From a legal perspective the city of Ft. Worth is different enough to get away with their logo.

Finally, it is not only your t-shirt vendors that are not allowed to print the logo. Not a single t-shirt company in Austin will print anything close to a longhorn or any other UT trademark symbol on any merchandise without expressed written consent from The University. Often the city takes up such merchandise when people try to sell unofficial shirts around campus before games.

So in closing, the famous question has to be asked. If the tables were reversed what would you do? ….the 12th man case says you'd do the same thing.

Christian said...

Think that's bad? This guy's whole head looks like the UT logo...

Anonymous said...

you seriously think you know trademark law better than a University of Texas law professor who teaches TRADEMARK LAW?

parody has never been fully protected, especially when the primary aim of that parody is commercial and not artistic. i think i'm going to trust the law professor over the blogger on this one.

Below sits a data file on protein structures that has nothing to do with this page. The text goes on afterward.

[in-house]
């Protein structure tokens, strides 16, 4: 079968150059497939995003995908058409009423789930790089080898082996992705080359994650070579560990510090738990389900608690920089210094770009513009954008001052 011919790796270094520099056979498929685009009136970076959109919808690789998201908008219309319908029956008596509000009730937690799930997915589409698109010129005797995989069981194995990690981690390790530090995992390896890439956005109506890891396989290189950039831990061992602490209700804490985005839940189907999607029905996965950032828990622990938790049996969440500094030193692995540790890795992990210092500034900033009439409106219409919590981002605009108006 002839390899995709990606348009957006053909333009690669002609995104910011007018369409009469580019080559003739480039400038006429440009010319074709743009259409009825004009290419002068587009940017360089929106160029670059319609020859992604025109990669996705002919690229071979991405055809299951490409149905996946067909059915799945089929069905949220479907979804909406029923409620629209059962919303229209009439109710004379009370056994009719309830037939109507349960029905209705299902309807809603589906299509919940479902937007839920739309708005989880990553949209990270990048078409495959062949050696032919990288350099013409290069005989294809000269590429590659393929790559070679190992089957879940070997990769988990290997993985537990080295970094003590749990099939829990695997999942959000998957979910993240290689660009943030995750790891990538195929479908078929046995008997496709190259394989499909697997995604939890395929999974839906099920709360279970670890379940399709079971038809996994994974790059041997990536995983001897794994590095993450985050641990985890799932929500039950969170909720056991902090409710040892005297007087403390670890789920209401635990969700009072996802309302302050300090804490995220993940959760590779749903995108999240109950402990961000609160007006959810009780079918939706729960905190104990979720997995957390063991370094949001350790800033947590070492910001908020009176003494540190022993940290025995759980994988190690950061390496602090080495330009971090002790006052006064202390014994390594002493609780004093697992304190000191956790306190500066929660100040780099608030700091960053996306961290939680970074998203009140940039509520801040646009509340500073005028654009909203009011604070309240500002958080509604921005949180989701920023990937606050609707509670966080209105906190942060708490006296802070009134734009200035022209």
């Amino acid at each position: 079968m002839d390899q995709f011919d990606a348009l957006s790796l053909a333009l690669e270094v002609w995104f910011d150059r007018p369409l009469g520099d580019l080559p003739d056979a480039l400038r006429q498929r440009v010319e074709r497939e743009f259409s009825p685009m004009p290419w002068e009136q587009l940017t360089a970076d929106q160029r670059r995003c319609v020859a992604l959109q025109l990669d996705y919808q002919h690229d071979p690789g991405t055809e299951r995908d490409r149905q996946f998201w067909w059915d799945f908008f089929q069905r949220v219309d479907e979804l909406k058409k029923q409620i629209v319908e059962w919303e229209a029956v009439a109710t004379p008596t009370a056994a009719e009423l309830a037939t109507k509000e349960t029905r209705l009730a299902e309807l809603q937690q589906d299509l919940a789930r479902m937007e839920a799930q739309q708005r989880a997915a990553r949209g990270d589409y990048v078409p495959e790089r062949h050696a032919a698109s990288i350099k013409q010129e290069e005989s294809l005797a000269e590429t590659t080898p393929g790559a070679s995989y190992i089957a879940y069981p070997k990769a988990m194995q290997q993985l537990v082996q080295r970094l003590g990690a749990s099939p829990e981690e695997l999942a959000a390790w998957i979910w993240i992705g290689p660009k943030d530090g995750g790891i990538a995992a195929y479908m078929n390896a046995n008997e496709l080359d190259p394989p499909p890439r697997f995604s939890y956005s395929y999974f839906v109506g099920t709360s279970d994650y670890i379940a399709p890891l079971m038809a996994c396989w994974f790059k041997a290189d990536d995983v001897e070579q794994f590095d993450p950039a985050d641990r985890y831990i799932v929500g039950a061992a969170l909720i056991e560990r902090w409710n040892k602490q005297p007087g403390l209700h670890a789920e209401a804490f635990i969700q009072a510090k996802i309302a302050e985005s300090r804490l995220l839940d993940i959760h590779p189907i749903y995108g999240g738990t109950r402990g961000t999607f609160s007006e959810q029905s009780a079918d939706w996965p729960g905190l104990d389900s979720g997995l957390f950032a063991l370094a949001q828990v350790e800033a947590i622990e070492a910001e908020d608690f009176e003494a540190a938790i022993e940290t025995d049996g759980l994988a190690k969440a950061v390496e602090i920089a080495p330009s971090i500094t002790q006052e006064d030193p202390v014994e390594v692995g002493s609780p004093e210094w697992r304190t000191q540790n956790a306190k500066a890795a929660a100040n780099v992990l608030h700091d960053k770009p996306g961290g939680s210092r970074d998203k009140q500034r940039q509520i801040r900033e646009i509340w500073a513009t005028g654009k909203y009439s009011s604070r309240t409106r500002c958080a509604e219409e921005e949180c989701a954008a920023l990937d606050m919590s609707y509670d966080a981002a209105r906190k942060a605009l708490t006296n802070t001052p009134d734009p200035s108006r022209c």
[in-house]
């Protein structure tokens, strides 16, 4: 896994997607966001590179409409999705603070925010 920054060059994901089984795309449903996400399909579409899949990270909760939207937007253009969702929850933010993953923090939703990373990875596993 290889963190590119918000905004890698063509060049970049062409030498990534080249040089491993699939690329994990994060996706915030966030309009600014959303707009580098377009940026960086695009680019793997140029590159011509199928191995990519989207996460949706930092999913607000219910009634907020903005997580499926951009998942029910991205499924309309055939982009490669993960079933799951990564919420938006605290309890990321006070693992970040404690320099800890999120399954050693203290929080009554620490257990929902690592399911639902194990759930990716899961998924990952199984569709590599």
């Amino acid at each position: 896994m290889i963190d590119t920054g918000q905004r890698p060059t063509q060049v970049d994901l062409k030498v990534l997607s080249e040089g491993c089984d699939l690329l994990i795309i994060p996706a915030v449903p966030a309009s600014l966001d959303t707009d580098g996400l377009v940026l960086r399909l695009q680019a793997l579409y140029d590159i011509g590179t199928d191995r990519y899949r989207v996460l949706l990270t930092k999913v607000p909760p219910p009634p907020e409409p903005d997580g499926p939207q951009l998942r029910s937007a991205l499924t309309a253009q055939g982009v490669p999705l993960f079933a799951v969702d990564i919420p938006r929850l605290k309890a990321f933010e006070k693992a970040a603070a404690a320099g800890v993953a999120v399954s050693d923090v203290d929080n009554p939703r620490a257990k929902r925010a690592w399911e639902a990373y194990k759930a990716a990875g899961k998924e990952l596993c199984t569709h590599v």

even a&m officials are saying they would have done the same thing if it had been them: http://www.chron.com/disp/story.mpl/chronicle/4491417.html

Willy Mac said...

SUE THE BULL! Btw, nobody likes a UT fan except for... you guessed it... a UT fan. UT fans must protect the logo so fiercely because its the only connection that MOST UT fans have with the school. The same fans would also do the same for the DUKE/UNC logos from November through March.

Anonymous said...

I think that generating publicity under these circumstances is comparable to an attorney being an ambulance chaser. Having graduated from A&M it is plain to see that this person is trying to draw attention to himself. I think that he needs a little more self esteem.

Anonymous said...

Dear Anonymous,